1. Achieve a long, lean sculpted body with yoga. Contrary to popular belief, yoga is not a muscle building / sculpting activity. The body is composed of 2 distinctive types of muscle fibers that have specific and individual purposes: Slow-twitch and fast-twitch fibers. Fast-twitch fibers build and sculpt the body, while slow-twitch fibers promote endurance. Working both muscle fiber types is essential to build and sculpt a strong, lean body. Yoga mainly uses slow-twitch muscle fibers, and isometric contractions that promote endurance, not muscle building. Performing yoga without incorporating strength training activity can result in joint instability caused by overstretching and a loss of those precious fast-twitch muscle fibers. You won’t benefit from any substantial caloric burn doing yoga either, and the release of mood-boosting neurochemicals is significantly smaller than strength training, which is known to release a massive amount of endorphins, fast.
  1.  Cross training compounds results and saves time.  Beware, these types of trainings are entirely unsustainable, extremely hard on the body and have an average injury rate of 75%. Unless you are a pro athlete training for specific reasons, don’t go there!
  1. Swimming or walking are obviously better than doing nothing and do offer some health benefits. You won’t get the results you want though.  For the same time spent, you will see more results and look and feel significantly better with strength training.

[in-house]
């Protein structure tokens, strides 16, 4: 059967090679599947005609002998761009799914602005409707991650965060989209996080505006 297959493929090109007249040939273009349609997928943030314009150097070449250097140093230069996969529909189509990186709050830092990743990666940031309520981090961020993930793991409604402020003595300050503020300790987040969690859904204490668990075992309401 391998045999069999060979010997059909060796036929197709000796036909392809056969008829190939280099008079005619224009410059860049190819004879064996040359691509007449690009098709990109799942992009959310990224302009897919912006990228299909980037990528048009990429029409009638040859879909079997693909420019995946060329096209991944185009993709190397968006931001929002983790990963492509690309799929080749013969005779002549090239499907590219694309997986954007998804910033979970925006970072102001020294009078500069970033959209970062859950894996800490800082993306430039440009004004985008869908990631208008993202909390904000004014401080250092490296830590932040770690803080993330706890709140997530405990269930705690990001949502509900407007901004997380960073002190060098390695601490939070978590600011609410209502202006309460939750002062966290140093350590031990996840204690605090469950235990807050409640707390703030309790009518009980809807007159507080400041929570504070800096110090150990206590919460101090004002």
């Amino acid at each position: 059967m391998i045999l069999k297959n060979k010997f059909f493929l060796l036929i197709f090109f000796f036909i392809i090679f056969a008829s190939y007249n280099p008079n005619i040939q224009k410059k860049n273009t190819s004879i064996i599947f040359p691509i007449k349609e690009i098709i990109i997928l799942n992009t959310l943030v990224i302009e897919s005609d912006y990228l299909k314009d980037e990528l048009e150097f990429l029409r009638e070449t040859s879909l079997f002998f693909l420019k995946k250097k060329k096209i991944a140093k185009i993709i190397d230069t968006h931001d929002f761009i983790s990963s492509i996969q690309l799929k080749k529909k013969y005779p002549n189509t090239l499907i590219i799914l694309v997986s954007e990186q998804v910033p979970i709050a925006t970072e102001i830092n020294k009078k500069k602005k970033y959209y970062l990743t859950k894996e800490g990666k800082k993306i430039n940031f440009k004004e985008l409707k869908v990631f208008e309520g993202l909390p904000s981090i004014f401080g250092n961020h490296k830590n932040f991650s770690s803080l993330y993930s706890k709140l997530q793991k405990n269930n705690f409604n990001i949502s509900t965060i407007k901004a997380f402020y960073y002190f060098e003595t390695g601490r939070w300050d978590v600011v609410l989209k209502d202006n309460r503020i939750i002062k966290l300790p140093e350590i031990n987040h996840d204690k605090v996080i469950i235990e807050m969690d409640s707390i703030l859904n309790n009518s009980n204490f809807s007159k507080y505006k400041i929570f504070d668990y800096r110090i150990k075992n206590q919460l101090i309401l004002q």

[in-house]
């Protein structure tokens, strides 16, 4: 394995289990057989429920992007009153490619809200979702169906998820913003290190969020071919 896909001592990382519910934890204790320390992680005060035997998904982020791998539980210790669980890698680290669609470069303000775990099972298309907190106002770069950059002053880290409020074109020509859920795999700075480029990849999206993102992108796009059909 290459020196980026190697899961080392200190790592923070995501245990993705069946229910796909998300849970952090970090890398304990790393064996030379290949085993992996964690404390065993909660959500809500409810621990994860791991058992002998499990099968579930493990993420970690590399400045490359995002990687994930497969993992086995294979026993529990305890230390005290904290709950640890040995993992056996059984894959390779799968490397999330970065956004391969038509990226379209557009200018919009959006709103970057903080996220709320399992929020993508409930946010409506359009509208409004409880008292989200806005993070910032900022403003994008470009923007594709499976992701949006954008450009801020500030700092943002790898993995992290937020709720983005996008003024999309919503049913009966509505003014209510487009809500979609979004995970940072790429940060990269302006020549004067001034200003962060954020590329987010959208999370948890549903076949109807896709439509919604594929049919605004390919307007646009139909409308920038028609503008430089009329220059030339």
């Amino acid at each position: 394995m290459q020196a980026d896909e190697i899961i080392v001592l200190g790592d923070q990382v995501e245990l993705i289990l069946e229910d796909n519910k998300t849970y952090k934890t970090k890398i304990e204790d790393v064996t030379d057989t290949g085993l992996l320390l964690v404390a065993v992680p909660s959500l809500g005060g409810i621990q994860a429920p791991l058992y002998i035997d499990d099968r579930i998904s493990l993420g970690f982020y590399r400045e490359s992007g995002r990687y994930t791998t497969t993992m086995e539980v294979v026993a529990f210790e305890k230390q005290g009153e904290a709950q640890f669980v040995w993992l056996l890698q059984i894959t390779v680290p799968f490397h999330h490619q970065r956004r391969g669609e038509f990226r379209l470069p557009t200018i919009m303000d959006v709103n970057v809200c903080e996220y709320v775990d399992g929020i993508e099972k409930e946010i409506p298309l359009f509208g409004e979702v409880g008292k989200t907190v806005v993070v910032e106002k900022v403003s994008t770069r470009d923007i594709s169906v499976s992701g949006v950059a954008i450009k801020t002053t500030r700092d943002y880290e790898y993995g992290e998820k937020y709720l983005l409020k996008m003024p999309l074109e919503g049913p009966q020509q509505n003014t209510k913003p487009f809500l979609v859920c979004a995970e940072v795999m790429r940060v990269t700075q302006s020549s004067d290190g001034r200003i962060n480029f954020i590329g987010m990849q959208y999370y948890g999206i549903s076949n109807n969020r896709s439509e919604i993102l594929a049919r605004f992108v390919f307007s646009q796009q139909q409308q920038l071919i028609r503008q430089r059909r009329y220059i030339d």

Strength Training: The new kid on the block for addiction recovery

Actually, strength training is not so new. Ancient Egyptian and Greek societies used weight training to gain strength and measure power.  Weight lifting can also be traced to India in the 11th century, where people lifted stone dumbbells to help overcome the challenges of daily life.

Some of the scientifically proven benefits of strength training include:

  • Boosts metabolism
  • Regulates hormonal imbalances
  • Builds bone density mass (prevents or reverse osteoporosis)
  • Reduces risk of diabetes, heart disease, arthritis
  • Improves cholesterol, blood pressure, glucose metabolism and insulin sensitivity
  • Reduces the appearance of cellulite
  • Fights against depression and stabilizes mood behavior

Yes, strength training has superior abilities in exercise recovery by producing those wonderful neurochemicals that makes us feel good and have the capability to assist us in being more in control of our lives.

Batista Gremaud is a published author, empowerment speaker, entertainer and co-founder of the International Institute of Body Design. She is a 7th degree Master Teacher in Dr. Fitness USA’s protocols of Body Design.

Dr. Fitness USA

I am Stephen Hercy, aka Dr. Fitness USA. My passion is to assist men and women of all ages attain the body they always dreamed of having, but don’t know they can achieve it. The Body Design Formula strength training system I created and perfected over the last 45 years quiets the mind, strengthens the nervous system and increases your strength by 20% to 50% in 20 minutes; it rebuilds bone density mass, corrects postural alignment and regains 15 years of your youth, GUARANTEED